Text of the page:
[¶5] To satisfy People's Bank's concern and to pay down the Salta line of credit, Marshall and Arlene personally borrowed $960,000 from People's Bank and executed a first mortgage on their residence to secure the loan. The proceeds of that loan were not given to Marshall or Arlene; instead, they were transferred directly and credited to the Salta line of credit. It is this $960,000 loan that is the subject of this appeal.
[¶6] The first page of the note for this loan indicated that the loan's purpose was " Consumer." One paragraph of the note, captioned " Loan Purpose," stated, " The purpose of this Loan is to provide a shareholder loan to Salta Group, Inc."
[¶7] The note also contained a paragraph entitled, " Federal Truth-In-Lending Disclosures," which included information regarding the loan's interest rate, the estimated monthly payments, the amount financed, and the total payments defendants would make.
[¶8] The note included two documents entitled, " Notice of Right of Rescission." These notices said that they " relate[d] to a consumer credit account dated July 26, 2011" between People's Bank and defendants, Marshall and Arlene. The notices both contained the following provisions:
" Your Right to Cancel
You are entering into a transaction that will result in a mortgage/lien/security interest on/in your home. You have a legal right under federal law to cancel this transaction, without cost, within three business days from whichever of the following events occurs last:
(1) the date of the transaction, which is July 26, 2011; or
(2) the date you received your Truth-in-Lending disclosures; or
(3) the date you received this notice of your right to cancel." (Emphasis in original.)
The notices provided that defendants could exercise their rights to rescind the loan by notifying People's Bank in writing.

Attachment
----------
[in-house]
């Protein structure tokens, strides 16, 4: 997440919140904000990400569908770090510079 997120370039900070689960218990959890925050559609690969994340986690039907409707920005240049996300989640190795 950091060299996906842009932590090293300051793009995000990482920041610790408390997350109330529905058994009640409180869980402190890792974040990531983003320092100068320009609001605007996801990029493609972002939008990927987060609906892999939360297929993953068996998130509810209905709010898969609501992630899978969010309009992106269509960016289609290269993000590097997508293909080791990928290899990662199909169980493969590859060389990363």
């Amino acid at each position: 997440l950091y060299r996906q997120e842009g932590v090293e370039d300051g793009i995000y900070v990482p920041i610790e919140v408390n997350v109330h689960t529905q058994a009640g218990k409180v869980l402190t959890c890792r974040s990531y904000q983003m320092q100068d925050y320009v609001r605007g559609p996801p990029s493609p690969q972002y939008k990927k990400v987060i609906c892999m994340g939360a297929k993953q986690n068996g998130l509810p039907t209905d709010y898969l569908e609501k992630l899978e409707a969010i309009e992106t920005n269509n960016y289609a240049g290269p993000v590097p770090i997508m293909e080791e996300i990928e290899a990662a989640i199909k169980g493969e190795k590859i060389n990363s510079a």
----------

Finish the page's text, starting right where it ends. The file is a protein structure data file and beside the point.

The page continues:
[¶9] Each defendant, Marshall and Arlene, signed a separate notice and dated each notice July 26, 2011. Above their
signatures, the notices read, " The undersigned acknowledges receipt of 2 copies of this Notice." Defendants claim, however, that despite their signature agreeing to this proposition, in fact they never received two copies (or even a single copy) of that notice.
[¶10] On December 16, 2011, after defendants allegedly failed to make payments on the loan for several months, People's Bank filed a complaint seeking to foreclose on the mortgage.
[¶11] In their answer to People's Bank's complaint, defendants agreed that the loan was used to provide additional collateral to Salta. Defendants' answer raised several arguments regarding TILA, among them that People's Bank violated TILA by failing to provide both defendants with two copies of the notice of defendants' right to rescind the loan. Because they were not given notice of their rescission rights, defendants argued, their right to rescind remained available to them, and they exercised that right in August 2012, when they mailed a notice of rescission to People's Bank. Because they had now validly rescinded that loan, defendants argued, the foreclosure action based on that loan was now void.